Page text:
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Dimensions And Varieties Of Orthodox Judaism

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Chapter Summary

If the branches of Judaism can be characterized as to whether they welcomed scientific knowledge, ignored, or rejected it, Mordecai M. Kaplan’s Reconstructionism was, perhaps, the most science-minded of all. The theories and findings on which Kaplan relied, however, were not so much the meticulous historical researches of Wissenschaft des Judentums but the social sciences and the theological implications of the natural science of his youth. This chapter focuses mainly on Kaplan’s appropriation of the social sciences and pragmatic and naturalistic philosophies of his time and place, which melded elements of functionalism and religious naturalism into a blueprint for Jewish survival. The academic sociology available to Kaplan was much less schematic than the Darwinian version of Ahad Ha’am and Dubnow or the Marxist Jewish intellectuals of the next generation.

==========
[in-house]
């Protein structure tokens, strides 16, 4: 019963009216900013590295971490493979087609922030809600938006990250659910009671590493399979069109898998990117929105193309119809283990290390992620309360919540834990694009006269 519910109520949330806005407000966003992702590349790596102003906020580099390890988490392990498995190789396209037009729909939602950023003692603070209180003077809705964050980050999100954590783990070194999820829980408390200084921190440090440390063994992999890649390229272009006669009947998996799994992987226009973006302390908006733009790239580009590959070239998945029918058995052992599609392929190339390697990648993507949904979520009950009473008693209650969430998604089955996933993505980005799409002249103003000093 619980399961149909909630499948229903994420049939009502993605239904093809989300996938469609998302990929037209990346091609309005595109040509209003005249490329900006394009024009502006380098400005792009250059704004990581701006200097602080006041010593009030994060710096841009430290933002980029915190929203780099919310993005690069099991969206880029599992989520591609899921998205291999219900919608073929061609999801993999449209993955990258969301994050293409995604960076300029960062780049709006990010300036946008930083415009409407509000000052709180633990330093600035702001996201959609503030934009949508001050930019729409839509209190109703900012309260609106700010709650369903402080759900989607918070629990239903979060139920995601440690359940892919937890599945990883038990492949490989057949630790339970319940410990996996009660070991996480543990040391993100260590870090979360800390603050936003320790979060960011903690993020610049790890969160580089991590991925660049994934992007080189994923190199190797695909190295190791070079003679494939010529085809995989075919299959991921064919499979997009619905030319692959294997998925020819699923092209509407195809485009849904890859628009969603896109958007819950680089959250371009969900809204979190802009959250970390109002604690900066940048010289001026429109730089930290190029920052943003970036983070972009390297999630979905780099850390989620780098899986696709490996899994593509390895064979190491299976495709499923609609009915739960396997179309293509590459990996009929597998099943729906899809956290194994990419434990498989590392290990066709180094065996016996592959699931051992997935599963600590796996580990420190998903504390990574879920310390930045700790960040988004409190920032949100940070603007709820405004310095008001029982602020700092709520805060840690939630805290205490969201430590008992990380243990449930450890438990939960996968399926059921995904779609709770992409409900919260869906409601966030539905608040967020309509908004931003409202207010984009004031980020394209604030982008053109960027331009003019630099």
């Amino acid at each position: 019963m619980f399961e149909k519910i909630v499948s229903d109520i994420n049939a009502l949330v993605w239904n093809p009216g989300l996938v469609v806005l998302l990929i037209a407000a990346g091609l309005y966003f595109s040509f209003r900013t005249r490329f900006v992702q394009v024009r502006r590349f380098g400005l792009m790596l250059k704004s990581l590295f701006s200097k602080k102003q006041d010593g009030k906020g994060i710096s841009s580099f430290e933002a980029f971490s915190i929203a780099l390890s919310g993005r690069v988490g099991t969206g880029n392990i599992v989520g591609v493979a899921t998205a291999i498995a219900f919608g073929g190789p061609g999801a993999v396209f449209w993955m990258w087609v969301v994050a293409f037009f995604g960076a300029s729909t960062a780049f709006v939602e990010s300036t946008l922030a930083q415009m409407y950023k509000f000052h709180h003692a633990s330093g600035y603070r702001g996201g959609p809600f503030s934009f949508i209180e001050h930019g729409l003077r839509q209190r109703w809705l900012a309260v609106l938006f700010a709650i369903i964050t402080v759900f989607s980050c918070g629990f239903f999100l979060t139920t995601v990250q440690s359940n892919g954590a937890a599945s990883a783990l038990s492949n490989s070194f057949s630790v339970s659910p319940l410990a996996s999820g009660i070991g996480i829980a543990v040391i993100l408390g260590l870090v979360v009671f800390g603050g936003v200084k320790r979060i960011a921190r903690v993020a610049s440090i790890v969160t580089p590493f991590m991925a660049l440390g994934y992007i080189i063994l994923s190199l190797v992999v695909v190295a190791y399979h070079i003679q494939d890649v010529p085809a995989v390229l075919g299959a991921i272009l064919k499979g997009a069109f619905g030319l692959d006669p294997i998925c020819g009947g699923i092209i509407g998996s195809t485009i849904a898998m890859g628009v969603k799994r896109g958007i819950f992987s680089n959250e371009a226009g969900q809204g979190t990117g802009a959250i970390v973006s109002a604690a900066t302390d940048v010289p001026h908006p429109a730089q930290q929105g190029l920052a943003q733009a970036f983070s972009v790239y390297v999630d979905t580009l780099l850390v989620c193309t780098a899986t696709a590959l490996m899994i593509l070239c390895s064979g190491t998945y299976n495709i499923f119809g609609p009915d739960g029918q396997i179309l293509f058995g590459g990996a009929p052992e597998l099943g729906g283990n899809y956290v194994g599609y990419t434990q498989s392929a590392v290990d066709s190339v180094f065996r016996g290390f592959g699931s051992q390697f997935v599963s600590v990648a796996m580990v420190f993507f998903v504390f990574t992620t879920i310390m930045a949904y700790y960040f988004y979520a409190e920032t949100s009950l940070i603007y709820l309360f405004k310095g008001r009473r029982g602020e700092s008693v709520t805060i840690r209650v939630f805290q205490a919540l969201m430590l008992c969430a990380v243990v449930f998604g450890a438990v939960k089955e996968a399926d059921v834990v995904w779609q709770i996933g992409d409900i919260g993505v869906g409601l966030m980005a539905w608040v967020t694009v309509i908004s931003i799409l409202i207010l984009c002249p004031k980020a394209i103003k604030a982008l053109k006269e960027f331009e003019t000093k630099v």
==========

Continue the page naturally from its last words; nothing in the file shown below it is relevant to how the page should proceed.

Keywords: Judaism; Mordecai M. Kaplan; Reconstructionism; religious naturalism; sociology; Wissenschaft des Judentums



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